Tag Archives: Cellphone Tracking

Justice Department Will Require Warrants For Some Cellphone Tracking Technology

The U.S. Department of Justice announced on Thursday that it will now require U.S. prosecutors and some federal law enforcement agencies to obtain a search warrant in order to use cellphone tracking technology.

In a statement, the DoJ said that the new policy “goes into effect immediately” and will “provide department components with standard guidance for the use of cell-site simulators in the department’s domestic criminal investigations,” and “establish new management controls for the use of the technology.”

Before the change in policy, U.S. government agencies were permitted to use cell-site simulators or “stingray” devices to replicate phone towers in order to track a phone’s location without applying for a warrant or giving probable cause.

[RELATED: A Guide To Stingray Cellphone Surveillance Technology]

Deputy Attorney General Sally Quillian Yates claimed that the stingray devices have been “instrumental in aiding law enforcement in a broad array of investigations, including kidnappings, fugitive investigations and complicated narcotics cases.”  

“This new policy ensures our protocols for this technology are consistent, well-managed and respectful of individuals’ privacy and civil liberties,” Yates said.

[RELATED: Newly Released ‘Stingray’ Manual Shows Company Asked FCC For Secrecy]

The DoJ stated that the new policy will establish a set of required practices for dealing with the data collected by the cell-site simulators, which includes deleting all data from a device “as soon as that device is located, and no less than once daily.”

The policy also lays out guidelines for the type of content that may be collected, and it prohibits the collection “contents of any communication in the course of criminal investigations,” such as emails, texts, contact information and pictures.

[RELATED: Chicago, L.A. Police Using ‘Stingray’ Surveillance Capable Of Breaking Encryption]

Cell-site simulator devices have been criticized by privacy advocates such as the American Civil Liberties Union for the frequency in which they are used by law enforcement, the amount of data they pick up on innocent bystanders, and the secrecy surrounding their use.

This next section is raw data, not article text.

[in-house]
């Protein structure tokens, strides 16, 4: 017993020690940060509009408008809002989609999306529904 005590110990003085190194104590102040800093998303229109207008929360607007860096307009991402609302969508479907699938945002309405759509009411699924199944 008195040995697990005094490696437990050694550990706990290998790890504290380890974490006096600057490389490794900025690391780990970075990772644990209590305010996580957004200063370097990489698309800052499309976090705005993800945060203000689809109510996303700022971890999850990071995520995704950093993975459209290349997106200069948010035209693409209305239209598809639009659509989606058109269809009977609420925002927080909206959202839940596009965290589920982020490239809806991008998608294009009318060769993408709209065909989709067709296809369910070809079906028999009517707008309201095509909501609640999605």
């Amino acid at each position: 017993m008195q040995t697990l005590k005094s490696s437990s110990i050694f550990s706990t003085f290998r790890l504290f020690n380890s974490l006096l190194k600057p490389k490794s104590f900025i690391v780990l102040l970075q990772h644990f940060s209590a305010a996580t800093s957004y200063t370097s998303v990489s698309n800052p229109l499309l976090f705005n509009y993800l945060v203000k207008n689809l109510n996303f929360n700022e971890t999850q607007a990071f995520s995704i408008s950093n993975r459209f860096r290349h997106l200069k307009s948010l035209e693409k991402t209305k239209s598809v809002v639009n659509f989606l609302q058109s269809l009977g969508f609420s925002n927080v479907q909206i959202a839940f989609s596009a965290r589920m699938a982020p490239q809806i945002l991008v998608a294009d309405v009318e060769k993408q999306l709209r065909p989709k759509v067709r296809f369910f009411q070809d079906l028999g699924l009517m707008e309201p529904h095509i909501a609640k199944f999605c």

Reuters noted that the new policy does not apply to agencies outside of the DoJ, including the Department of Homeland Security, the Central Intelligence Agency and the National Security Agency.

Washington State Now Requires Police Obtain Warrants For Stingray Surveillance

On Monday, Washington Gov. Jay Inslee signed a bill into law that requires police officers obtain warrants from a judge stating that there is probable cause that the use of a cell site simulator device, or “Stingray,” will lead to evidence of criminal activity.

The News Tribune in Tacoma reported that when police obtain a warrant from a judge to use a stingray device, they must “disclose the use of the device” and must “discard cellphone data from people who are not the specific target of a police investigation.”

Ars Technica noted that while Washington’s law is not the first of its kind in the US, and there are similar laws in Virginia, Minnesota and Utah, Washington’s law may have the most stringent requirements, because it “imposes extra requirements that compel police to describe the technology and its impact in detail to judges.

As previously reported by Truth in Media’s Derrick Broze, as long as a cellphone is on, it can be tracked by a Stingray device, even if it is not making or receiving a call. Broze noted that police officers are “likely bringing them to large protests to gather data on those in attendance.”

Broze also noted that Stingrays can be handheld or vehicle-based, and that they extract data from cellphones “at full signal, consuming battery faster,” which might mean that a “constantly dying battery could be a sign that you are being tracked.”

In Aug. 2014, The News Tribune revealed that the Tacoma Police Department has had a Stingray device since 2008, and has used it hundreds of times to find criminal suspects, “without telling judges about its capabilities.”

Jared Friend, the director of the Technology and Liberty program at the American Civil Liberties Union’s Washington office, released a statement calling Stingrays “emblematic of the threats to privacy posed by new technologies and expanding government surveillance activities” and saying that with this new law, Washington state has become a “leader in regulating these invasive devices.”

“Around the country, local police departments and the FBI have engaged in a campaign to conceal the use of cell site simulators from judges and from the public,” Friend said. “These devices epitomize the continuing militarization of local law enforcement and should not be free from judicial and public scrutiny.”